TORONTO — Ontario introduced legislation Wednesday to streamline approval processes in a bid to boost the province’s housing supply but the bill lacked key measures advocates and experts have long urged – something the housing minister blamed on municipalities.
The legislation contains measures to speed up the greenlighting of subdivisions, site plans – which deal with elements such as walkways and parking – and modular multi-unit residential buildings.
But it does not address many of the 55 recommendations issued last month by a government-convened housing affordability task force, including changing municipal zoning rules to allow more housing to be built aside from single-family homes.
Municipal Affairs and Housing Minister Steve Clark said that’s because municipalities have said they are not ready to implement the report’s “ambitious” policies right away.
“There’s much more to do and if we’re going to get the numbers that the housing task force talks about, we’ve got to have municipalities not work against us, they’ve got to work with us,” he said at a press conference.
“All you have to do is look at a council agenda and see resolutions from local councils against the task force report. I couldn’t bust forward with … all the recommendations when municipalities are so adamantly opposed. I have to get them onside.”
To do so, the government is launching another round of 10 new consultations and is establishing a housing supply working group with municipal and federal governments, as well as other stakeholders.
The consultations will touch on increasing “missing middle” housing including supports for multigenerational housing, access to financing for not-for-profit developers and the housing needs of rural and northern communities.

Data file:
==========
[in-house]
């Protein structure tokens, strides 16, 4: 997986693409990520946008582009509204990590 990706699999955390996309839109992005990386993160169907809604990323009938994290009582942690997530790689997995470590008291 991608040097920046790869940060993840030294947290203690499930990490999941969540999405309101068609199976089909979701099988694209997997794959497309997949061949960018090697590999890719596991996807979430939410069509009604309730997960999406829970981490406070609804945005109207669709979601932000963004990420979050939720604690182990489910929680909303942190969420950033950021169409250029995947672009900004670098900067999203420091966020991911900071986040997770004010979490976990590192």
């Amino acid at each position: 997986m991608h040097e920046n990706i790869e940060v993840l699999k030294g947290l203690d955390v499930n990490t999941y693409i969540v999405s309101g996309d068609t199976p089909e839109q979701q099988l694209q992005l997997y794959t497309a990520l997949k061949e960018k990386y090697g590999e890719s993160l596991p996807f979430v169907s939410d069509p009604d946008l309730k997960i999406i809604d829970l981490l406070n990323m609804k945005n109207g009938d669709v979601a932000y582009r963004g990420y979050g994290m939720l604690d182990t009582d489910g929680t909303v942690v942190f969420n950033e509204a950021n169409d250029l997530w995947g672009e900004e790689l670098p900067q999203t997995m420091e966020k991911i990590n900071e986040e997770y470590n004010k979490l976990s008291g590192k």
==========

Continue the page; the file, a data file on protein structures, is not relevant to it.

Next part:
NDP Leader Andrea Horwath said Clark’s explanation that the province can’t go further on housing right now because of municipal opposition “doesn’t hold any water.”
“Saying that they can’t do anything because municipalities are going to resist, it just rings so hollow,” she said.
The task force’s report will form the basis of the government’s long-term strategy, said Clark, while acknowledging that Ontario’s election campaign is a few short weeks away.
“This is not a one-and-done scenario,” he said. “The task force is our long-term road map for the future and we’re going to put a plan in place moving forward after June 2, to make sure we get this done.”
The task force’s recommendations included a goal of building 1.5 million homes in 10 years to address the province’s housing crisis.
Clark touted progress made since the governing Progressive Conservatives introduced a housing bill in 2019, saying there were more than 100,000 housing starts in 2021, the highest level since 1987, but he noted that many municipalities have stymied zoning changes contained in that law.
House prices in Ontario have nearly tripled in the last 10 years, far outpacing income growth, the task force report said, but the province is 1.2 million homes — both rental and owned — short of the G7 average.
About half of the regions in Ontario had housing price growth of more than 35 per cent, year over year to February, according to data from the Canadian Real Estate Association. Five regions — Sault Ste. Marie, Brantford, Bancroft, Cambridge and Renfrew — saw growth of more than 45 per cent.